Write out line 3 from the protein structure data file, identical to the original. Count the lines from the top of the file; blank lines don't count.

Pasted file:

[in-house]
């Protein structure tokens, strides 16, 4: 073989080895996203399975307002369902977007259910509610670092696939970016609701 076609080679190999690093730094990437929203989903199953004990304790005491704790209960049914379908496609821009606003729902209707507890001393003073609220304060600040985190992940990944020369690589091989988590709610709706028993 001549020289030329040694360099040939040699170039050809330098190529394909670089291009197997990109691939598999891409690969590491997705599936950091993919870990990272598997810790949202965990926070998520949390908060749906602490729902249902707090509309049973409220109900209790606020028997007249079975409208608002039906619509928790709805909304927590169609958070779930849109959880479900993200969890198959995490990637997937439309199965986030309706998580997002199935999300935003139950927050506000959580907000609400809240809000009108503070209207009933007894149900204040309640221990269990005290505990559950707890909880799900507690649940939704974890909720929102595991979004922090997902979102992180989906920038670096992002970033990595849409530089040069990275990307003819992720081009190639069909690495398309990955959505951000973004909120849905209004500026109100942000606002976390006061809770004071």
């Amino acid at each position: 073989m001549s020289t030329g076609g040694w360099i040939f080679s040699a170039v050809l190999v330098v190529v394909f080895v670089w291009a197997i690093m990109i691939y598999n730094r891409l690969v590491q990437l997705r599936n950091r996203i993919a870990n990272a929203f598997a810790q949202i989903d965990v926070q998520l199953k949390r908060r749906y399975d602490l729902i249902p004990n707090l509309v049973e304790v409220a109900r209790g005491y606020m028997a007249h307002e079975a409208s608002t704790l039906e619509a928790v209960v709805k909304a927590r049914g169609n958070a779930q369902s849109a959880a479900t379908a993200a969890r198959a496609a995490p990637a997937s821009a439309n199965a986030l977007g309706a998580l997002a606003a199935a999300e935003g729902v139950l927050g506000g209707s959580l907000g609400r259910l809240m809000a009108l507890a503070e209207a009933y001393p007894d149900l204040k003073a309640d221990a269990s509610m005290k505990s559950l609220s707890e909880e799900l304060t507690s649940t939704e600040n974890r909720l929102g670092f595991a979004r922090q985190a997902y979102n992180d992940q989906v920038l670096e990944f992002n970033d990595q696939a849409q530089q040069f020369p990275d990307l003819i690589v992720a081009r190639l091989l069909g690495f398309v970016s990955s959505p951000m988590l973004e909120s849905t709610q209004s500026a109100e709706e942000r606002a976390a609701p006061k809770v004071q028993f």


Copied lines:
């Amino acid at each position: 073989m001549s020289t030329g076609g040694w360099i040939f080679s040699a170039v050809l190999v330098v190529v394909f080895v670089w291009a197997i690093m990109i691939y598999n730094r891409l690969v590491q990437l997705r599936n950091r996203i993919a870990n990272a929203f598997a810790q949202i989903d965990v926070q998520l199953k949390r908060r749906y399975d602490l729902i249902p004990n707090l509309v049973e304790v409220a109900r209790g005491y606020m028997a007249h307002e079975a409208s608002t704790l039906e619509a928790v209960v709805k909304a927590r049914g169609n958070a779930q369902s849109a959880a479900t379908a993200a969890r198959a496609a995490p990637a997937s821009a439309n199965a986030l977007g309706a998580l997002a606003a199935a999300e935003g729902v139950l927050g506000g209707s959580l907000g609400r259910l809240m809000a009108l507890a503070e209207a009933y001393p007894d149900l204040k003073a309640d221990a269990s509610m005290k505990s559950l609220s707890e909880e799900l304060t507690s649940t939704e600040n974890r909720l929102g670092f595991a979004r922090q985190a997902y979102n992180d992940q989906v920038l670096e990944f992002n970033d990595q696939a849409q530089q040069f020369p990275d990307l003819i690589v992720a081009r190639l091989l069909g690495f398309v970016s990955s959505p951000m988590l973004e909120s849905t709610q209004s500026a109100e709706e942000r606002a976390a609701p006061k809770v004071q028993f």